Nano Research

, Volume 5, Issue 8, pp 543–549 | Cite as

Sequential assembly of metal-free phthalocyanine on few-layer epitaxial graphene mediated by thickness-dependent surface potential

  • Yabo Gao
  • Yanfeng ZhangEmail author
  • Jun Ren
  • Denghua Li
  • Teng Gao
  • Ruiqi Zhao
  • Yanlian Yang
  • Sheng Meng
  • Chen Wang
  • Zhongfan LiuEmail author
Research Article


Due to strong interactions between epitaxial graphene and SiC(0001) substrates, the overlayer charge density induced by the interface charging effect is much more attenuated than that of exfoliated graphene on SiO2. We report herein a quantitive detection of the charge properties of few-layer graphene by surface potential measurements using electrostatic force microscopy (EFM). A minor difference in surface potential is observed to mediate a sequential assembly of metal-free phthalocyanine (H2Pc) on monolayer, bilayer and trilayer graphenes, as demonstrated by scanning tunneling microscopy (STM). In order to understand this, we further executed density functional theory (DFT) calculations which showed higher adsorption energies for Pc on thinner graphenes. In this case, we attribute the unique growth behavior of Pc to its variable adsorption energies on few-layer graphene, and in turn the layer charge variations from the viewpoint of energy minimizations. This work is expected to provide fundamental data useful for related nanodevice fabrications.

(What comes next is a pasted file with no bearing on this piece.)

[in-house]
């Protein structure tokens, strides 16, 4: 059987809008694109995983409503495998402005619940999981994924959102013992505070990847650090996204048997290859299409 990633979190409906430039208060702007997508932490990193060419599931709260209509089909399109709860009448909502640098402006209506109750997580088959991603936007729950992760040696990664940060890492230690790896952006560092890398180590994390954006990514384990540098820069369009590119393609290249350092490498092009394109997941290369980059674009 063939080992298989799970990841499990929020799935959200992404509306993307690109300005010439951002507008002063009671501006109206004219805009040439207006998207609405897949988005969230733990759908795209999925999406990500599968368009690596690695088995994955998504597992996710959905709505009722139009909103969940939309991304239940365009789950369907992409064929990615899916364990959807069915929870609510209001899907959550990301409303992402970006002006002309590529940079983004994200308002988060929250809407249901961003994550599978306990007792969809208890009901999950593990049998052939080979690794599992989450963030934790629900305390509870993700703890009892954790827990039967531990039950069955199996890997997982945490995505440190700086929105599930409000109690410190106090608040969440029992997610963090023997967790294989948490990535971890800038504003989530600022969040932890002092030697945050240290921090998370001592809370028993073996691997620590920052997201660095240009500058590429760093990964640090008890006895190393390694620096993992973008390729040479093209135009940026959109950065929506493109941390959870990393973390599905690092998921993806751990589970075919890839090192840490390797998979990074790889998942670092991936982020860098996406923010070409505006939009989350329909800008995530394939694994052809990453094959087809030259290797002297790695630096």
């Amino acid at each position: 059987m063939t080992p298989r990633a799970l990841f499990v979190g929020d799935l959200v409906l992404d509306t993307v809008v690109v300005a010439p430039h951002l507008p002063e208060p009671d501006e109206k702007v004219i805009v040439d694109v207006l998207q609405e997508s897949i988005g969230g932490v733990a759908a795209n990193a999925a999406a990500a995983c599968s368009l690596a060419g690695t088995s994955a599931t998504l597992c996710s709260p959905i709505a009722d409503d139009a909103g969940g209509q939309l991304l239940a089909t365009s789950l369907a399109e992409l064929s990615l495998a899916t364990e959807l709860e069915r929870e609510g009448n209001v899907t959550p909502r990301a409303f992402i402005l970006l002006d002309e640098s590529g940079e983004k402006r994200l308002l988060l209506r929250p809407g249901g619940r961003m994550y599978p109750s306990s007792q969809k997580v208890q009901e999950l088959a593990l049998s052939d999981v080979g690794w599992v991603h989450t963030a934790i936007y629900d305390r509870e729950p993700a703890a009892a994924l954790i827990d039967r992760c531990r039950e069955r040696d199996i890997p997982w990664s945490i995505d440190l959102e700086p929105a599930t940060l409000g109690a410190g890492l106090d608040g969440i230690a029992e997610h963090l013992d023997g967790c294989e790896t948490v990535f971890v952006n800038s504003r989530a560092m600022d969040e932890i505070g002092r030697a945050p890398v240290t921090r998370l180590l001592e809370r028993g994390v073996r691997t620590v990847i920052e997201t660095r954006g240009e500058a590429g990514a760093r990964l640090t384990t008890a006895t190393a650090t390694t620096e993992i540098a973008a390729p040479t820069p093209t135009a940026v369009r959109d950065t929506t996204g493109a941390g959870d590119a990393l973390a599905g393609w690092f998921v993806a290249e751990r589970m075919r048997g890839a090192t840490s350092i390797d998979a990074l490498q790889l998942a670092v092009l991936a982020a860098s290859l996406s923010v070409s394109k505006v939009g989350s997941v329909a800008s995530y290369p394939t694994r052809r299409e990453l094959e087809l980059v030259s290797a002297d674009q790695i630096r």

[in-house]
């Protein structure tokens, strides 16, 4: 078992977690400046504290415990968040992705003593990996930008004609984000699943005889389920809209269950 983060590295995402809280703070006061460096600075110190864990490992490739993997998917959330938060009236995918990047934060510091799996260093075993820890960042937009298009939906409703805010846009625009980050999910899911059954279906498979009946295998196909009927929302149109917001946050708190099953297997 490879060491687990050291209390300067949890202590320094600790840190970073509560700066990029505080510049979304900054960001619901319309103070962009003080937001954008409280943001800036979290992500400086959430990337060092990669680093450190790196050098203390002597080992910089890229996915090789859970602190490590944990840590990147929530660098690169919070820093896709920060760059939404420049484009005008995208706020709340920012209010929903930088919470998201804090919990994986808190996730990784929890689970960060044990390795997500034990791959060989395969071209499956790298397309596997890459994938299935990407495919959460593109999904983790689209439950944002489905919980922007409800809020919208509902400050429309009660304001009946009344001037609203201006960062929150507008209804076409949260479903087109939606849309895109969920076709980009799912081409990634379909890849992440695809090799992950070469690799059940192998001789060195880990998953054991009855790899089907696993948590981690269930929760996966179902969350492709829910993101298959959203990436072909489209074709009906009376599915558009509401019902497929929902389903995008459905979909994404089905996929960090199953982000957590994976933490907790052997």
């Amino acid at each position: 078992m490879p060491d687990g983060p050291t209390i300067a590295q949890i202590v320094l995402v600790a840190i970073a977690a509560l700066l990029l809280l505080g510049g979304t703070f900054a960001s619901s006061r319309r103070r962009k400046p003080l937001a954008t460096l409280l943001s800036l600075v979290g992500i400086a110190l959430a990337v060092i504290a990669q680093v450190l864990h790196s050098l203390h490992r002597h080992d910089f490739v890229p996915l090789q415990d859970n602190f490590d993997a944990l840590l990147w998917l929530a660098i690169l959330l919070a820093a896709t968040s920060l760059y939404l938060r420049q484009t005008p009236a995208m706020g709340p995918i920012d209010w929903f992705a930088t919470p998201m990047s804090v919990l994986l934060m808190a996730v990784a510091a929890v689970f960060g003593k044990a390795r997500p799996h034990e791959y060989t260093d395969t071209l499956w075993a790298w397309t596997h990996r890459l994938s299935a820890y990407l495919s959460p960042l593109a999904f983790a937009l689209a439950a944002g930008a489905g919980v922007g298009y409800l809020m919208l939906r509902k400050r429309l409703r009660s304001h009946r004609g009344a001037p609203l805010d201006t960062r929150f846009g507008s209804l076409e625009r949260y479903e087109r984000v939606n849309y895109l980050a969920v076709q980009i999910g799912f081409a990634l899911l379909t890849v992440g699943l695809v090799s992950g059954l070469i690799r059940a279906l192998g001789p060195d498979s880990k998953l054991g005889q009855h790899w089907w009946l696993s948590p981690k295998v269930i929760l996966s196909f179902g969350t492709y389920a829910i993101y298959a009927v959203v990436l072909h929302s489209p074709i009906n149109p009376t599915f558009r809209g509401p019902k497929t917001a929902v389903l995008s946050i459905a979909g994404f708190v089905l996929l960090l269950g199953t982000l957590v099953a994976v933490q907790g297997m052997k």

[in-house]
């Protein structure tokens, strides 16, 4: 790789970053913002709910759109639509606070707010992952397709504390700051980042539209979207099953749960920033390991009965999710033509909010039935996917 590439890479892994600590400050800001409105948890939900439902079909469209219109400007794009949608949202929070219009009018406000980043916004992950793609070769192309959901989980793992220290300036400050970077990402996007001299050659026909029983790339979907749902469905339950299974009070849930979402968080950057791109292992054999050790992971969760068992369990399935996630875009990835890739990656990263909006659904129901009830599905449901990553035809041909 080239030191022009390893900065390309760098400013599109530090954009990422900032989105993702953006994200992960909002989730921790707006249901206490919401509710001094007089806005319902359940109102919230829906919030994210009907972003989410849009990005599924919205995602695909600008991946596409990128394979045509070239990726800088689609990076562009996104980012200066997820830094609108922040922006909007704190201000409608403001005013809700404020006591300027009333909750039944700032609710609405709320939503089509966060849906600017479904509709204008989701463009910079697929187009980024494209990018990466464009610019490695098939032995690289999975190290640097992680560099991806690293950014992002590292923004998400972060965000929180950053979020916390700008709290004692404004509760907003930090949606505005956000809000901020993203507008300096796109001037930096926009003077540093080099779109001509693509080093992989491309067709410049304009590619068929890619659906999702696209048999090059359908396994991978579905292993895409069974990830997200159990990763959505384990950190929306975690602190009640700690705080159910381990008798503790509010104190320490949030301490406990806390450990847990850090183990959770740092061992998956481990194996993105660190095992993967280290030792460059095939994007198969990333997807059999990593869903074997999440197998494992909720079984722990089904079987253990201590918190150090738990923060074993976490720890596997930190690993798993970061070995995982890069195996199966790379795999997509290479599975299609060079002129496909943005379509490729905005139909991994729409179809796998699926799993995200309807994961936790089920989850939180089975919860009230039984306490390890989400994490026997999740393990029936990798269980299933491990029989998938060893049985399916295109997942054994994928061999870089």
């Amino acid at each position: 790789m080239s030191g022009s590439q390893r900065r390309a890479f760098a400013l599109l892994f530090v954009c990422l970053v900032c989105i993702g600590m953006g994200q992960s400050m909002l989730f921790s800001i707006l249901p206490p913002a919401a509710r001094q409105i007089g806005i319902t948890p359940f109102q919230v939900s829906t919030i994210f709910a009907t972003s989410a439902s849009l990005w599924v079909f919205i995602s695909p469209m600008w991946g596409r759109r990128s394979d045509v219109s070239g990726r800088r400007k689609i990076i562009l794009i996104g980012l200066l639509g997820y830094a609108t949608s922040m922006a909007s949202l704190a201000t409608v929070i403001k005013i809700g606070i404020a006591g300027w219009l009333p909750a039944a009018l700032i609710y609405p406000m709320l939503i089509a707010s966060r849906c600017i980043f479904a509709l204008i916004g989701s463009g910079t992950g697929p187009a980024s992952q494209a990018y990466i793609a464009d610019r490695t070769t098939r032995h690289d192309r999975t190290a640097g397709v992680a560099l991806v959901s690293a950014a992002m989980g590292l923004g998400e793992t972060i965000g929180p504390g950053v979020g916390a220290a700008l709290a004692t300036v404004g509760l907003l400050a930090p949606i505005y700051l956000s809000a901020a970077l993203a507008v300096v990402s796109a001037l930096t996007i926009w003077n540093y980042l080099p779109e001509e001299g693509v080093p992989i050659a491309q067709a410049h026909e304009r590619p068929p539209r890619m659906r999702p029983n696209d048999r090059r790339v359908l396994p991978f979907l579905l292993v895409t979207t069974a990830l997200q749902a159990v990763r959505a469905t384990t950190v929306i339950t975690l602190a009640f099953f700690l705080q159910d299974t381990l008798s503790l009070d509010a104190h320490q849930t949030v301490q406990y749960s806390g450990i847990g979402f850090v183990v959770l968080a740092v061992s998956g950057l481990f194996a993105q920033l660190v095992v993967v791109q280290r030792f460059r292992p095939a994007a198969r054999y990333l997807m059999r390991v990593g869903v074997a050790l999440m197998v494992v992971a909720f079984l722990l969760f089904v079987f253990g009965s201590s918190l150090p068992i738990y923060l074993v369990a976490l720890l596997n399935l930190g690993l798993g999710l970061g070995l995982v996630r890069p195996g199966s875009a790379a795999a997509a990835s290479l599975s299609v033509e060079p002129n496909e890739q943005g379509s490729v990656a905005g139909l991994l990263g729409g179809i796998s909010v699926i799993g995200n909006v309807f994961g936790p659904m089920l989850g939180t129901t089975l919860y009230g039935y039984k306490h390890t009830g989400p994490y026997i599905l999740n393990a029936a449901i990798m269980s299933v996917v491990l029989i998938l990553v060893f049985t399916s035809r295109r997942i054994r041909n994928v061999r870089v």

Scanning tunneling microscopy (STM) epitaxial graphene phthalocyanine self-assembly electrostatic force microscopy (EFM) 


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Copyright information

© Tsinghua University Press and Springer-Verlag Berlin Heidelberg 2012

Authors and Affiliations

  • Yabo Gao
    • 1
  • Yanfeng Zhang
    • 1
    Email author
  • Jun Ren
    • 2
  • Denghua Li
    • 3
  • Teng Gao
    • 1
  • Ruiqi Zhao
    • 1
  • Yanlian Yang
    • 3
  • Sheng Meng
    • 2
  • Chen Wang
    • 3
  • Zhongfan Liu
    • 1
    Email author
  1. 1.Center for Nanochemistry (CNC), Beijing National Laboratory for Molecular Sciences, State Key Laboratory for Structural Chemistry of Unstable and Stable Species, College of Chemistry and Molecular Engineering, Academy for Advanced Interdisciplinary StudiesPeking UniversityBeijingChina
  2. 2.Beijing National Laboratory for Condensed Matter Physics, Institute of PhysicsChinese Academy of SciencesBeijingChina
  3. 3.National Center for Nanoscience and TechnologyBeijingChina

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